Washington: A new study led by an Indian-origin researcher has claimed that recognising early symptoms of ovarian cancer can assist in early detection of the disease.
Diljeet Singh, MD and co-director of the Ovarian Cancer Early Detection and Prevention Program at Northwestern Memorial Hospital, says that the best defense against ovarian cancer is to make use of preventive methods, understand the risks and recognize potential warning signs of the cancer.
“Currently, there is no reliable screening test to identify early ovarian cancer. Women need to focus on good health habits, listen to their bodies and tell their doctor if a change occurs,” he said.
Catching ovarian cancer early increases five-year survival odds from 30 percent to more than 90 percent, but the symptoms of ovarian cancer often mimic other less dangerous conditions making it difficult to recognize them.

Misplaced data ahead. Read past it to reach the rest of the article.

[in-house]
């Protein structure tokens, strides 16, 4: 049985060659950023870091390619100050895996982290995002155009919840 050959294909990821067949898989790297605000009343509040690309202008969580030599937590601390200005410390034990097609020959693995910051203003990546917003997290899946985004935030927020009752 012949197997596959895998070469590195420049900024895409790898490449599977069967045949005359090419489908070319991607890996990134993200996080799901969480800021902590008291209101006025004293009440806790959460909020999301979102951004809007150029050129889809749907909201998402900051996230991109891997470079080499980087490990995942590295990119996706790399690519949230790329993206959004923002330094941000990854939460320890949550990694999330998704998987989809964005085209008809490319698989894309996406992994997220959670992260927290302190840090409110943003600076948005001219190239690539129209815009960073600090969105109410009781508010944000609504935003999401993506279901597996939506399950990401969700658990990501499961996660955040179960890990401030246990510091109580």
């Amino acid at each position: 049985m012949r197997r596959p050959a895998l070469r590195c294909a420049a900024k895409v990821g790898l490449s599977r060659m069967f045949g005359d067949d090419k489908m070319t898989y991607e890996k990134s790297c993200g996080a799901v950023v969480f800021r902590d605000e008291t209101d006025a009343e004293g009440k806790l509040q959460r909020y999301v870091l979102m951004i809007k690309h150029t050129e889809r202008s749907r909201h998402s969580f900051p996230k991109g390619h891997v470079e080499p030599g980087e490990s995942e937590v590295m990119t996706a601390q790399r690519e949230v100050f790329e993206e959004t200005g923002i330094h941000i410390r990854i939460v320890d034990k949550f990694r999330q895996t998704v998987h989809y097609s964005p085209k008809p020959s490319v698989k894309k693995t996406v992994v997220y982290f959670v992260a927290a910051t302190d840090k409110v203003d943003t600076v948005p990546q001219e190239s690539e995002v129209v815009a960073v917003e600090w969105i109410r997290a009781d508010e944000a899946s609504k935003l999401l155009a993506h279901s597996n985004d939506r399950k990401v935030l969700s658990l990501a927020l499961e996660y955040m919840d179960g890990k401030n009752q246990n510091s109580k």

Dr Singh says that the frequency and number of symptoms is important and women who experience a combination of these symptoms almost daily for two to three weeks should consult their doctor.
Doctors say it is not clear what causes ovarian cancer but there are factors that increase the odds of developing the disease including carrying a mutation of the BRCA gene, having a personal history of breast cancer or a family history of ovarian cancer, being over the age of 45 or being obese.
If a woman is at a high-risk, then doctors recommend them to begin screening at the age 20 to 25, or five to 10 years earlier than the youngest age of diagnosis in the family, whereas genetic tests available that can also identify women who are at a substantially increased risk.